SOURCE: Kalorama Information

Kalorama Information

August 31, 2010 15:57 ET

Healthcare Reform Law May Boost Biologic Treatments

NEW YORK, NY--(Marketwire - August 31, 2010) -  Somewhat hidden in the healthcare reform legislation that passed this spring was a tax credit and exclusivity extension for biologic drug developers, which, according to healthcare market research publisher Kalorama Information, may have a long-term impact on the market for cancer treatments. Kalorama predicts $25 billion to be earned from newly developed cancer treatments in the next five years, many of which will be biologics, according to its report "World Pharmaceutical and Biopharmaceutical Market, 2010-2015 (Pipeline Analysis of the Top 50 Companies)."

"The public debate about healthcare reform concentrated on who would be covered and how it would be paid for, but from our viewpoint the encouragement of biologic treatments is also significant," said Bruce Carlson, Publisher of Kalorama Information. "Had these provisions been passed alone, it would have been the big healthcare story of the year."

The Therapeutic Discovery Project Credit, enacted as part of the US healthcare reform, permits half of the development costs for a biological drug to be earned back in the form of a tax credit. The law is designed to skip over large pharmaceutical giants by limiting the tax credit to firms with 250 employees, but the entire industry could benefit from the second provision: twelve years of market exclusivity after FDA approval, allowing biotech drug developers the opportunity to build profits for new medications before low-cost generic equivalents are introduced.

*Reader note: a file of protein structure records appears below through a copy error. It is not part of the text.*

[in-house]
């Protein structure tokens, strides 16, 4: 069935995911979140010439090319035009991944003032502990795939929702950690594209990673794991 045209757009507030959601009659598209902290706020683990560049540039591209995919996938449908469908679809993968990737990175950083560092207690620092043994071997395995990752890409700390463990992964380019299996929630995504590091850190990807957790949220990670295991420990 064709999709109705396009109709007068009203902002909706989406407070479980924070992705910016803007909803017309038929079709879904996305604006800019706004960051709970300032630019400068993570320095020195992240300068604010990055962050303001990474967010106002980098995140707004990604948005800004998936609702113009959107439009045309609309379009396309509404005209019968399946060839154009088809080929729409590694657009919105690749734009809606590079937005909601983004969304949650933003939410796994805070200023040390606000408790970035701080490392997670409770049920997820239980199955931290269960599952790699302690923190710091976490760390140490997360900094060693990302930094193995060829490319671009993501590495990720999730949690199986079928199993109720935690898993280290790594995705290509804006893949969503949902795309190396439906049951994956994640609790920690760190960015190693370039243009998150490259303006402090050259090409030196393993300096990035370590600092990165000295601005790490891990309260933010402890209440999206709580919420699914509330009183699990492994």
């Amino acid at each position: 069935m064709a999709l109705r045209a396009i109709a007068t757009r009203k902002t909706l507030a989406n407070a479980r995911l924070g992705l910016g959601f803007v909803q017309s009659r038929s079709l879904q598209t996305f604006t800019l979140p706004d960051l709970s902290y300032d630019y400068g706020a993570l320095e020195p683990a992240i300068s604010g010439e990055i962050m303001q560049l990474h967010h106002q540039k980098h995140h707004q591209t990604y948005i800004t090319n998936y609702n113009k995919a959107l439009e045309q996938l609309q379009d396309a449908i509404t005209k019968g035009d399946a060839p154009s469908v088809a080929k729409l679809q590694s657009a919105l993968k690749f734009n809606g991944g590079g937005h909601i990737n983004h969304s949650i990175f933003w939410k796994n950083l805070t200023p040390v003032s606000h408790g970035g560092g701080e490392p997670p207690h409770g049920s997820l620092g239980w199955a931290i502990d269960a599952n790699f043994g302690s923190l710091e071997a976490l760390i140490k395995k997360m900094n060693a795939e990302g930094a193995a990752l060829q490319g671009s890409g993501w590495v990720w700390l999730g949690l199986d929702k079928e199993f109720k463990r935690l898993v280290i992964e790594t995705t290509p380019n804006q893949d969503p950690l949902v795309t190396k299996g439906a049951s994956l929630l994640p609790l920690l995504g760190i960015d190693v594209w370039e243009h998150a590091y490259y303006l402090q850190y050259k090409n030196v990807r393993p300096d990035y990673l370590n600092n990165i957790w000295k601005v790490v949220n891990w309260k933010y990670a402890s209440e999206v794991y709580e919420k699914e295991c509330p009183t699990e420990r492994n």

"The law reduces the risk and increases the reward," said Carlson. "Small companies get half the research and development money back in their pocket, and if they do create a successful treatment they have a longer period to profit from it. It's a clear signal from the government that they want to see more of these new treatments."

The law is limited, as it provides for only a one billion-dollar pool of money for the next two tax years and when the pool is used up, no further credits will be granted. Firms must apply for the credit and qualify. Still, Kalorama believes there is enough money in the pool to encourage investment, especially in the treatment of cancer where there have already been successful biologic products.

Kalorama's forecast of the market, as well as a complete review of the late-stage projects of 50 companies, are presented in "World Pharmaceutical and Biopharmaceutical Market, 2010-2015 (Pipeline Analysis of the Top 50 Companies)," which can be obtained at Kalorama Information at

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